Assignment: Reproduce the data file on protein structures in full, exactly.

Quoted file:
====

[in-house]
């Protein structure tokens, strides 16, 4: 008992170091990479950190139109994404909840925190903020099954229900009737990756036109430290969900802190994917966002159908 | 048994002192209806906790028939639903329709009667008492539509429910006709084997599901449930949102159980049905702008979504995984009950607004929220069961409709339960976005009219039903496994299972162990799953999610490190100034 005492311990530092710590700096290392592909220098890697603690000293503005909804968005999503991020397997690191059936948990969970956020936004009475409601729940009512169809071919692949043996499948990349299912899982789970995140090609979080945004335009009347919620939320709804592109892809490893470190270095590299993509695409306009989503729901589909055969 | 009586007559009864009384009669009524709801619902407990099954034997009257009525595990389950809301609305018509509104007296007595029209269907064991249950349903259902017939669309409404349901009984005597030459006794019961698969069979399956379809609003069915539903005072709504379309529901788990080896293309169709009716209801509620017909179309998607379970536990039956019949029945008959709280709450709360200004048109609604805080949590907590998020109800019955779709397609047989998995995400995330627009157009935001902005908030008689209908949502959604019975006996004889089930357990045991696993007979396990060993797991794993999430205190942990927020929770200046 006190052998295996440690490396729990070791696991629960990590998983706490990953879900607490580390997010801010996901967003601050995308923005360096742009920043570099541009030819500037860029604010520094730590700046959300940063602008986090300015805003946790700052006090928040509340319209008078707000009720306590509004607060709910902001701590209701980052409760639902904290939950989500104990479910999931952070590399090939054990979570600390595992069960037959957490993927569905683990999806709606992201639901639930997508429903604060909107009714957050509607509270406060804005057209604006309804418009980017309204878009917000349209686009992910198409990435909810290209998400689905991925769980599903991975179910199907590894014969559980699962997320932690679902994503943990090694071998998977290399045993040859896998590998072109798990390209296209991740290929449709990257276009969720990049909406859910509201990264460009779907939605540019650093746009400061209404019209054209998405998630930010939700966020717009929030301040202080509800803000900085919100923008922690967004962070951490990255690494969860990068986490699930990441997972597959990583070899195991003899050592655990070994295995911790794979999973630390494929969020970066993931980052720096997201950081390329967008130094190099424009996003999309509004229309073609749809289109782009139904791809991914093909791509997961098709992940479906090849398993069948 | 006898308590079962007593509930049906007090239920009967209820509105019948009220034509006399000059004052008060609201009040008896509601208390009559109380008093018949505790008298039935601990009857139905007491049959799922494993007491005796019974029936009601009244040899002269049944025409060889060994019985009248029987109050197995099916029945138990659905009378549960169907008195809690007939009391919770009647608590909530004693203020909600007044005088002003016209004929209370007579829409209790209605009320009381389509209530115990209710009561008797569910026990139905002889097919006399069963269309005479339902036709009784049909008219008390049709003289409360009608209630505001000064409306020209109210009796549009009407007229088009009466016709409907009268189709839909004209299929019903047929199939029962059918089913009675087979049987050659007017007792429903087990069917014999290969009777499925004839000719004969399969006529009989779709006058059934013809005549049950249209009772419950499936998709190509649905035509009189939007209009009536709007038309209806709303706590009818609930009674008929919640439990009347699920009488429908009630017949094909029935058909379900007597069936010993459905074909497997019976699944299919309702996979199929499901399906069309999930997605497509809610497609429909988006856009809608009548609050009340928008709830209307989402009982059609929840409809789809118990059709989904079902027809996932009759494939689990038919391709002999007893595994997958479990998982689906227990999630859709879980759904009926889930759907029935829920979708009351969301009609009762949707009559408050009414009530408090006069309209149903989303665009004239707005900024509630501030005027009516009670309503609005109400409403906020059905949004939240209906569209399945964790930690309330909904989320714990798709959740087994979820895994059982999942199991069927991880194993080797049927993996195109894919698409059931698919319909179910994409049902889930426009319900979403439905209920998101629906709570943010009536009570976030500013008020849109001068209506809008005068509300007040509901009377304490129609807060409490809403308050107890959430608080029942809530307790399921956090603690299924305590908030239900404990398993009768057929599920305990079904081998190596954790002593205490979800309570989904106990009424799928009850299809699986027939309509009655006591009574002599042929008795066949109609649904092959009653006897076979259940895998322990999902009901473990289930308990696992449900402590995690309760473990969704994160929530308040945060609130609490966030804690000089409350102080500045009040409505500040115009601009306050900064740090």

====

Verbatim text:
[in-house]
């Protein structure tokens, strides 16, 4: 008992170091990479950190139109994404909840925190903020099954229900009737990756036109430290969900802190994917966002159908 | 048994002192209806906790028939639903329709009667008492539509429910006709084997599901449930949102159980049905702008979504995984009950607004929220069961409709339960976005009219039903496994299972162990799953999610490190100034 005492311990530092710590700096290392592909220098890697603690000293503005909804968005999503991020397997690191059936948990969970956020936004009475409601729940009512169809071919692949043996499948990349299912899982789970995140090609979080945004335009009347919620939320709804592109892809490893470190270095590299993509695409306009989503729901589909055969 | 009586007559009864009384009669009524709801619902407990099954034997009257009525595990389950809301609305018509509104007296007595029209269907064991249950349903259902017939669309409404349901009984005597030459006794019961698969069979399956379809609003069915539903005072709504379309529901788990080896293309169709009716209801509620017909179309998607379970536990039956019949029945008959709280709450709360200004048109609604805080949590907590998020109800019955779709397609047989998995995400995330627009157009935001902005908030008689209908949502959604019975006996004889089930357990045991696993007979396990060993797991794993999430205190942990927020929770200046 006190052998295996440690490396729990070791696991629960990590998983706490990953879900607490580390997010801010996901967003601050995308923005360096742009920043570099541009030819500037860029604010520094730590700046959300940063602008986090300015805003946790700052006090928040509340319209008078707000009720306590509004607060709910902001701590209701980052409760639902904290939950989500104990479910999931952070590399090939054990979570600390595992069960037959957490993927569905683990999806709606992201639901639930997508429903604060909107009714957050509607509270406060804005057209604006309804418009980017309204878009917000349209686009992910198409990435909810290209998400689905991925769980599903991975179910199907590894014969559980699962997320932690679902994503943990090694071998998977290399045993040859896998590998072109798990390209296209991740290929449709990257276009969720990049909406859910509201990264460009779907939605540019650093746009400061209404019209054209998405998630930010939700966020717009929030301040202080509800803000900085919100923008922690967004962070951490990255690494969860990068986490699930990441997972597959990583070899195991003899050592655990070994295995911790794979999973630390494929969020970066993931980052720096997201950081390329967008130094190099424009996003999309509004229309073609749809289109782009139904791809991914093909791509997961098709992940479906090849398993069948 | 006898308590079962007593509930049906007090239920009967209820509105019948009220034509006399000059004052008060609201009040008896509601208390009559109380008093018949505790008298039935601990009857139905007491049959799922494993007491005796019974029936009601009244040899002269049944025409060889060994019985009248029987109050197995099916029945138990659905009378549960169907008195809690007939009391919770009647608590909530004693203020909600007044005088002003016209004929209370007579829409209790209605009320009381389509209530115990209710009561008797569910026990139905002889097919006399069963269309005479339902036709009784049909008219008390049709003289409360009608209630505001000064409306020209109210009796549009009407007229088009009466016709409907009268189709839909004209299929019903047929199939029962059918089913009675087979049987050659007017007792429903087990069917014999290969009777499925004839000719004969399969006529009989779709006058059934013809005549049950249209009772419950499936998709190509649905035509009189939007209009009536709007038309209806709303706590009818609930009674008929919640439990009347699920009488429908009630017949094909029935058909379900007597069936010993459905074909497997019976699944299919309702996979199929499901399906069309999930997605497509809610497609429909988006856009809608009548609050009340928008709830209307989402009982059609929840409809789809118990059709989904079902027809996932009759494939689990038919391709002999007893595994997958479990998982689906227990999630859709879980759904009926889930759907029935829920979708009351969301009609009762949707009559408050009414009530408090006069309209149903989303665009004239707005900024509630501030005027009516009670309503609005109400409403906020059905949004939240209906569209399945964790930690309330909904989320714990798709959740087994979820895994059982999942199991069927991880194993080797049927993996195109894919698409059931698919319909179910994409049902889930426009319900979403439905209920998101629906709570943010009536009570976030500013008020849109001068209506809008005068509300007040509901009377304490129609807060409490809403308050107890959430608080029942809530307790399921956090603690299924305590908030239900404990398993009768057929599920305990079904081998190596954790002593205490979800309570989904106990009424799928009850299809699986027939309509009655006591009574002599042929008795066949109609649904092959009653006897076979259940895998322990999902009901473990289930308990696992449900402590995690309760473990969704994160929530308040945060609130609490966030804690000089409350102080500045009040409505500040115009601009306050900064740090």